Offered in the same week as a Banksy-funded boat began rescuing refugees in the Mediterranean, a story that featured prominently in the national news, the auction seemingly benefitted from artist’s ever-growing fame as the street artist from Bristol continues to make waves with virtually everything he does.
London-based Forum have now gained a significant presence in the Banksy market. This has been achieved partly by advertising widely to gain the attention of buyers and sellers, including a series of slots on the front page of the Financial Times, and also by only selling works that are certified by Banksy’s authentication service Pest Control, helping the saleroom gain confidence from collectors in an area where reproductions and fakes abound.
Forum’s ‘Only Banksy’ sale on September 4 was its fifth auction dedicated exclusively to numbered editions by the artist. It raised a hammer total of £1.18m against a £842,000 presale low estimate.
Chief executive and founder of Forum Auctions Stephan Ludwig said: “We have seen rises of around 100% [in this sector] since late 2019. The geography of buyers has also shifted more to Japan and Europe, whereas two years ago it was much more centred on the UK and US.”
This is a market that has become associated with hefty returns and this sale underlined the high rewards available for early investors in particular. Three-quarters of the lots came from vendors who acquired the prints for under £1000 when they were first issued – meaning they received a minimum 22-fold return on the original price judging by the sums fetched at this sale.
In total 12 different vendors consigned works to the auction and Ludwig said one of them had been wanting to sell their print in order to buy a home in France.
Individual Banksy prints have a hierarchy on the market with the more famous images commanding the higher prices. Two of the most sought after made the top prices at the Forum sale: Girl with Balloon and Rude Copper.
Banksy’s first-known image of Girl with Balloon was spray-painted on Waterloo Bridge in 2002, with further murals (sometimes variants) appearing later including on a shop wall in Shoreditch as well as on the West Bank barrier between Israel and the Palestinian Authority. Most have now been covered-up or removed including the Waterloo Bridge original.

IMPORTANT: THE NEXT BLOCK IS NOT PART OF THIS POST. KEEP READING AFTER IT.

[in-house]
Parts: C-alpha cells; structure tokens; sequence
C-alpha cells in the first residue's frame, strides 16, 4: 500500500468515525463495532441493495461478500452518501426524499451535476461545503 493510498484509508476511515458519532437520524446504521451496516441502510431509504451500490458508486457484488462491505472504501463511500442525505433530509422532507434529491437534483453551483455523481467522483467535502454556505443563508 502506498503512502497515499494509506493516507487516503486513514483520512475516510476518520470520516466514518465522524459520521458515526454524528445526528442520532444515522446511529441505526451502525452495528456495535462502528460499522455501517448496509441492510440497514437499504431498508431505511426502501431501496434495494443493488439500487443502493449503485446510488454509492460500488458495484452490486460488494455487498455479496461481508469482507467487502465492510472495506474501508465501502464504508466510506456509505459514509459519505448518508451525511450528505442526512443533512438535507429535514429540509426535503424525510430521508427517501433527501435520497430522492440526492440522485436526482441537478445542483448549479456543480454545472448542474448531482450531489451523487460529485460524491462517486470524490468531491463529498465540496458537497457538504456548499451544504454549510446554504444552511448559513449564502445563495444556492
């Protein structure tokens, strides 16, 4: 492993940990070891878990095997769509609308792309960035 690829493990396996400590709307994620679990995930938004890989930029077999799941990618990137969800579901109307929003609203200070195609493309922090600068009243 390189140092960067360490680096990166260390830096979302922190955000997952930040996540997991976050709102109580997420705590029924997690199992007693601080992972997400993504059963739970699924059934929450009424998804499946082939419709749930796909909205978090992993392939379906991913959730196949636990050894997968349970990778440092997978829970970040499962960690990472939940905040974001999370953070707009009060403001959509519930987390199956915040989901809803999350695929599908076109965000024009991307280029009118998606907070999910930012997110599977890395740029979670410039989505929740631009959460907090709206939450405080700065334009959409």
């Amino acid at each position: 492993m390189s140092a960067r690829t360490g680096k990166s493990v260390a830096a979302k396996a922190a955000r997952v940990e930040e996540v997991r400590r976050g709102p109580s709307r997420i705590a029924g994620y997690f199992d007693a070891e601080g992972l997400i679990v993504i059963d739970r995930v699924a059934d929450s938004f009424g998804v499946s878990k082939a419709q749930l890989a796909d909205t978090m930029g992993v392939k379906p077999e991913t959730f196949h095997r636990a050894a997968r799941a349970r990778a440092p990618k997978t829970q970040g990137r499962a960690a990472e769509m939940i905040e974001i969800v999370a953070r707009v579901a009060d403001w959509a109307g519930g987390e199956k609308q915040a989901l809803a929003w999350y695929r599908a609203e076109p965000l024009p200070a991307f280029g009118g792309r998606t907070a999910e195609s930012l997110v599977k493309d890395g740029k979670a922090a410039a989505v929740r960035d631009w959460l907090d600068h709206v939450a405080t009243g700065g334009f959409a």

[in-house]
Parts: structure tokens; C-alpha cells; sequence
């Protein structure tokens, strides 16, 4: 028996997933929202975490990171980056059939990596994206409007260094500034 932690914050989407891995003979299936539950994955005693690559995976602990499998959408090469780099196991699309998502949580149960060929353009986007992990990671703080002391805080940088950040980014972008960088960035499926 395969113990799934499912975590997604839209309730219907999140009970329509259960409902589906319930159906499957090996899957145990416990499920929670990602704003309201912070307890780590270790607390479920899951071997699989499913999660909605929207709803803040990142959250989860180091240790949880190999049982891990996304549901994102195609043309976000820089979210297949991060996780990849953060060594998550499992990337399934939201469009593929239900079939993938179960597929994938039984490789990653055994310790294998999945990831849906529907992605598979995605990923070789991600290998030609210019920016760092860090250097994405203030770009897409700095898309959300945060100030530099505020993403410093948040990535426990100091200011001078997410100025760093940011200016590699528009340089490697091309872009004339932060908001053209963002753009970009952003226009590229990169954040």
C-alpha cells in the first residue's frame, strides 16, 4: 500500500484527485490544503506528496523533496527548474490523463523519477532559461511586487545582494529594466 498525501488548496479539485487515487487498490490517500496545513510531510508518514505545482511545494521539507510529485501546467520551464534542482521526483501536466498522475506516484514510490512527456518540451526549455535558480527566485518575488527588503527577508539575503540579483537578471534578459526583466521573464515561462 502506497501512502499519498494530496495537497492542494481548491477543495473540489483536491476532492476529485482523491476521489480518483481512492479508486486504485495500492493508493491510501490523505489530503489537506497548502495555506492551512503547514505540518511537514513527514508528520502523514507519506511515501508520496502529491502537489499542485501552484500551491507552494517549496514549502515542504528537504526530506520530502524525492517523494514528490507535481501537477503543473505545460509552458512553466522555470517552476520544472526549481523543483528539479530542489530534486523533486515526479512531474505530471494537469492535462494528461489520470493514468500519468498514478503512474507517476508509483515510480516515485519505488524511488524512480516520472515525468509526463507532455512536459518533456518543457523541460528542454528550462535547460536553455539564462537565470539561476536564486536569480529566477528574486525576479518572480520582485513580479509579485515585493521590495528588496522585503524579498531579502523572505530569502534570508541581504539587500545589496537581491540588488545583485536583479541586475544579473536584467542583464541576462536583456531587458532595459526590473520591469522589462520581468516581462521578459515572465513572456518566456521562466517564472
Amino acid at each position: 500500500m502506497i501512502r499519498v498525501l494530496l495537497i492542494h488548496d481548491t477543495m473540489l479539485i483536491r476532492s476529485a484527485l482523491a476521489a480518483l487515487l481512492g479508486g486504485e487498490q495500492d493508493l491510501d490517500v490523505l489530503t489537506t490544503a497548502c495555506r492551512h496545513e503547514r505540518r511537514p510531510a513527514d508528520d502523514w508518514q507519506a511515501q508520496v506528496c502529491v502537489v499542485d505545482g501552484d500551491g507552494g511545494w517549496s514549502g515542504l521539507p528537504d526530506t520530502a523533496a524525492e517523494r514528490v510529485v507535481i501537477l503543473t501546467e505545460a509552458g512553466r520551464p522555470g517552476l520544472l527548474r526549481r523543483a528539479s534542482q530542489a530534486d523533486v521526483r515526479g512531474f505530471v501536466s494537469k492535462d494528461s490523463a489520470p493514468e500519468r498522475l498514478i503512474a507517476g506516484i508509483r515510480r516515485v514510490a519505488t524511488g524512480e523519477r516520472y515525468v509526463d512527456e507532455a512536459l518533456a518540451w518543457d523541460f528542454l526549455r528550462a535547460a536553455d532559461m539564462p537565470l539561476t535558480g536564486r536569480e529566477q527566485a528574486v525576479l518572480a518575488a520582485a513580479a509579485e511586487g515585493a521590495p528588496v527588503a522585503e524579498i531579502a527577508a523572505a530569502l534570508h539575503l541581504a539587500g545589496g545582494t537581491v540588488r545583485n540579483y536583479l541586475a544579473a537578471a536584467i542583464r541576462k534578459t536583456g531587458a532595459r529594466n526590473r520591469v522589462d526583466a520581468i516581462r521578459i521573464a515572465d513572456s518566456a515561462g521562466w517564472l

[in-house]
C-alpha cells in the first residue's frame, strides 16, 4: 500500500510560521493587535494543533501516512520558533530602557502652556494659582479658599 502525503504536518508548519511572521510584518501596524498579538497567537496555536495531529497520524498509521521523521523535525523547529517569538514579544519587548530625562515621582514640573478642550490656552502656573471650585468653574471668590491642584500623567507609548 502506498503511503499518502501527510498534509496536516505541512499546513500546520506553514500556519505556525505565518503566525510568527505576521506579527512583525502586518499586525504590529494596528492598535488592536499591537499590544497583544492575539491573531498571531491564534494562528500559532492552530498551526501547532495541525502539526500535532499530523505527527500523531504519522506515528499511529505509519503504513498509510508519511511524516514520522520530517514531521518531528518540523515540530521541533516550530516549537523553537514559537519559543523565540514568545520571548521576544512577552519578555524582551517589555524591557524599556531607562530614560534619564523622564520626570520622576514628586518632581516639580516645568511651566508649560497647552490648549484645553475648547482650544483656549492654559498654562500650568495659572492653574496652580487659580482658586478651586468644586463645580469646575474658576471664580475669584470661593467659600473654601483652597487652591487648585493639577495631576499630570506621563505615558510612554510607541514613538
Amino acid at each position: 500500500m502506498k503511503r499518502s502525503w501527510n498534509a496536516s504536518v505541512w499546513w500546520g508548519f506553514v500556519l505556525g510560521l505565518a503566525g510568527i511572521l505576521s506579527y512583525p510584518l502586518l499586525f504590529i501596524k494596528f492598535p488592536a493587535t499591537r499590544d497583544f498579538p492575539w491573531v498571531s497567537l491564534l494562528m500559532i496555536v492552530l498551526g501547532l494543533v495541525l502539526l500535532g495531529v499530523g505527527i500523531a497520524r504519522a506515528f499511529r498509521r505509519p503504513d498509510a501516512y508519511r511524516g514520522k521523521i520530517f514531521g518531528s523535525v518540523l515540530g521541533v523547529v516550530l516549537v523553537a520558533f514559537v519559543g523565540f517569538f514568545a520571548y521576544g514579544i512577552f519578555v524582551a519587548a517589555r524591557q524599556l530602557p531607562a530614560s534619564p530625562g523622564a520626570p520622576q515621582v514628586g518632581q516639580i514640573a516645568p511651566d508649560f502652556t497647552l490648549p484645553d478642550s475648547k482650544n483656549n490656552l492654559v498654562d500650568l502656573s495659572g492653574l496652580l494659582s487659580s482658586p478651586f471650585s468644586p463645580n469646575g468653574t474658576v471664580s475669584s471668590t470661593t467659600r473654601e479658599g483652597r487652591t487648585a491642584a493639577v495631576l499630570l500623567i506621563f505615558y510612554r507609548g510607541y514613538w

Banksy later made a spray paint and acrylic on canvas version of Girl with Balloon that sold for £1.04m (including buyer’s premium) before spontaneously shredding itself during a Sotheby’s auction in October 2018. Arguably this has helped it to become the artist’s most recognisable image.
In terms of prints, an initial set of 25 Girl with Balloon signed prints were released in 2003, while further sets of 150 signed and 600 unsigned prints were released in 2004-5. The example at Forum’s current sale was one of the 600, and it made the highest price for this set so far.
A 2ft x 20in (70 x 50cm) screenprint published by Pictures on Walls, it was accompanied by a certificate of authenticity issued by Pest Control. Estimated at £100,000-150,000, it was knocked down at £132,000.
While copies of the earlier edition, artist’s proofs or the signed edition can make more – the highest at a UK auction is £320,000 for one sold at Christie’s in September 2019 (source: Artprice by Artmarket) – the previous auction record for the unsigned edition of 600 was just under £100,000.
Also estimated at £100,000-150,000 at Forum was Rude Copper, a screenprint in black from 2002 which was part of an edition of 250. Although smaller than Girl with Balloon, measuring 16.25 x 23in (42 x 58cm), this print was signed and stamped with the red Banksy tag as issued and was also ‘hand finished’ with yellow spray paint which added to its appeal.
Offered with a Pest Control certificate, it was knocked down at £125,000 to a UK-based Banksy collector who was bidding online.
Two works that sold to buyers from further afield were Choose your weapon (Cool Grey), a signed screenprint from an edition of 100 released in 2010, that was knocked down at £74,000 (estimate: £50,000-70,000) to a European collector of urban art and Strawberry Donuts, a signed screenprint from an edition of 299 released in 2009 which sold at £60,000 (estimate: £40,000-60,000) to an American sports personality.
As has been witnessed at other sales held since the UK’s lockdown due to the coronavirus, the fact that the auction was held ‘behind closed doors’ with bidding only available by phone or internet did not seem to affect prices.
Ludwig said: “This sale again surpassed our expectations even though the market has been extremely strong over the past nine months.”
The buyer’s premium at Forum Auctions was 25%.